# GSL C Code Compilation¶

This example explains how to compile some C code via GCC using the GSL, the GNU Scientific Library.

This example shows how to compile and run code from their documentation on CoCalc. We take their Monte Carlo Integration example, which you can also see here.

It starts like that:

```
#include <stdlib.h>
#include <gsl/gsl_math.h>
#include <gsl/gsl_monte.h>
#include <gsl/gsl_monte_miser.h>
#include <gsl/gsl_monte_plain.h>
#include <gsl/gsl_monte_vegas.h>
/* Computation of the integral,
I = int (dx dy dz)/(2pi)^3 1/(1-cos(x)cos(y)cos(z))
over (-pi,-pi,-pi) to (+pi, +pi, +pi). The exact answer
is Gamma(1/4)^4/(4 pi^3). This example is taken from
C.Itzykson, J.M.Drouffe, "Statistical Field Theory -
Volume 1", Section 1.1, p21, which cites the original
paper M.L.Glasser, I.J.Zucker, Proc.Natl.Acad.Sci.USA 74
1800 (1977) */
/* For simplicity we compute the integral over the region
(0,0,0) -> (pi,pi,pi) and multiply by 8 */
double exact = 1.3932039296856768591842462603255;
double g(double *k, size_t dim, void *params) {
(void)(dim); /* avoid unused parameter warnings */
(void)(params);
double A = 1.0 / (M_PI * M_PI * M_PI);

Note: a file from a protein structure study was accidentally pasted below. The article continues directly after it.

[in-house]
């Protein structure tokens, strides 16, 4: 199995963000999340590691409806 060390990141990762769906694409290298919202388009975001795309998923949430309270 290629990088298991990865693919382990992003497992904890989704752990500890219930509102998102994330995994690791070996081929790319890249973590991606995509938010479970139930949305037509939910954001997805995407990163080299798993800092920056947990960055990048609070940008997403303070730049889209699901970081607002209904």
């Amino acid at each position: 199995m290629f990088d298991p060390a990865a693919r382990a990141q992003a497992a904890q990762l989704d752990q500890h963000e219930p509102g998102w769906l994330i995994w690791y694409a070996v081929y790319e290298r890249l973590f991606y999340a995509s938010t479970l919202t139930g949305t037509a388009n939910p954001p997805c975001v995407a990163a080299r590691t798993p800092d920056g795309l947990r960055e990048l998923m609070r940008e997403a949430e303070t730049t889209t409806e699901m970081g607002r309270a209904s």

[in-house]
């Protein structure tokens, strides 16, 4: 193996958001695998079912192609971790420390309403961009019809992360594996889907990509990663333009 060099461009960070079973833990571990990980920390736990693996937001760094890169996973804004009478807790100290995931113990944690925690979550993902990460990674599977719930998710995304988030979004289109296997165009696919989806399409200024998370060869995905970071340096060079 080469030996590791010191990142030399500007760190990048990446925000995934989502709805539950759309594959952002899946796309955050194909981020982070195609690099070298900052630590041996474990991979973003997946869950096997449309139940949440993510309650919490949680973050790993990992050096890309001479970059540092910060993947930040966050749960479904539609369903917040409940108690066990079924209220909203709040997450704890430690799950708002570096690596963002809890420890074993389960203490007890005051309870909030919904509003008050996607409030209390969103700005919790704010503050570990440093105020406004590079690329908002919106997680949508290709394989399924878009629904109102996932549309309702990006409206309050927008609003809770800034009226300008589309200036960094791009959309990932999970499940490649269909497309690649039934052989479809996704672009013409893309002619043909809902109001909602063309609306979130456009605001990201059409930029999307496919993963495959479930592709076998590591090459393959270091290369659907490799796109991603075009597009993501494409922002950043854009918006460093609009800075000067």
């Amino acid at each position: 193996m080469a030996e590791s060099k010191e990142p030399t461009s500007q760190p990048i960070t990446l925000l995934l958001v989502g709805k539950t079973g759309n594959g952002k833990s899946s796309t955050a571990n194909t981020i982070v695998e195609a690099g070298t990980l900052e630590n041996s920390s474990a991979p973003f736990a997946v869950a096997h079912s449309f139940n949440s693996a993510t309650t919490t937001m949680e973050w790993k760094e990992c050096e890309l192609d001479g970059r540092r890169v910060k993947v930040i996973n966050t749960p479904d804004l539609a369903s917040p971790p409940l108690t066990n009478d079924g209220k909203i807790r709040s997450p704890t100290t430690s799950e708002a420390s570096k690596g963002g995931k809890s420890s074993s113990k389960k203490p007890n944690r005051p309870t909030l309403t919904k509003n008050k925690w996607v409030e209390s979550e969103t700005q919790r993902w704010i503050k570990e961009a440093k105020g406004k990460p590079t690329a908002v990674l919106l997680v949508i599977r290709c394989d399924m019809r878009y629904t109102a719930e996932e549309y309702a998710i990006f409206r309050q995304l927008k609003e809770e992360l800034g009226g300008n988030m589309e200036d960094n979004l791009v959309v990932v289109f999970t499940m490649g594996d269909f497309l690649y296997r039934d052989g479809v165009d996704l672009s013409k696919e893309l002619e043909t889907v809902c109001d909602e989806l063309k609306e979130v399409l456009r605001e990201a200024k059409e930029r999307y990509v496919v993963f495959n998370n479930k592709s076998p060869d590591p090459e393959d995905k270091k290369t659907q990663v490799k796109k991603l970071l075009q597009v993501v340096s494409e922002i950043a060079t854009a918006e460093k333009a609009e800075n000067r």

return A / (1.0 - cos(k[0]) * cos(k[1]) * cos(k[2]));
}
[...]
```

First, create a file `test.c`

and paste that code there.
Then, split the editor using the Frame Editor functionality vertically,
and switch the right panel to a terminal.
This gives you access to the Linux command-line in the same directory as the file is.

Then, run the compilation and linking of that program via:

```
gcc -Wall test.c -lm -lgsl -lgslcblas -o test
```

`gcc`

is the the GNU Compiler Collection, `-lm`

links against the math library, `-lgsl`

and `-lgslclbas`

are for the GSL library and `-o test`

tells the compiler to create an executable with the name `test`

. `-Wall`

is for enabling all warnings, such that we know if there is anything wrong with the source code!

After that, there should be no output running that line, a file `test`

should exist and we can run it via:

```
./test
```

resulting in an output like that:

```
plain ==================
result = 1.412209
sigma = 0.013436
exact = 1.393204
error = 0.019005 = 1.4 sigma
miser ==================
result = 1.391322
sigma = 0.003461
exact = 1.393204
error = -0.001882 = 0.54 sigma
vegas warm-up ==================
result = 1.392673
sigma = 0.003410
exact = 1.393204
error = -0.000531 = 0.16 sigma
converging...
result = 1.393281 sigma = 0.000362 chisq/dof = 1.5
vegas final ==================
result = 1.393281
sigma = 0.000362
exact = 1.393204
error = 0.000077 = 0.21 sigma
```

Here is a screenshot how all this looks like: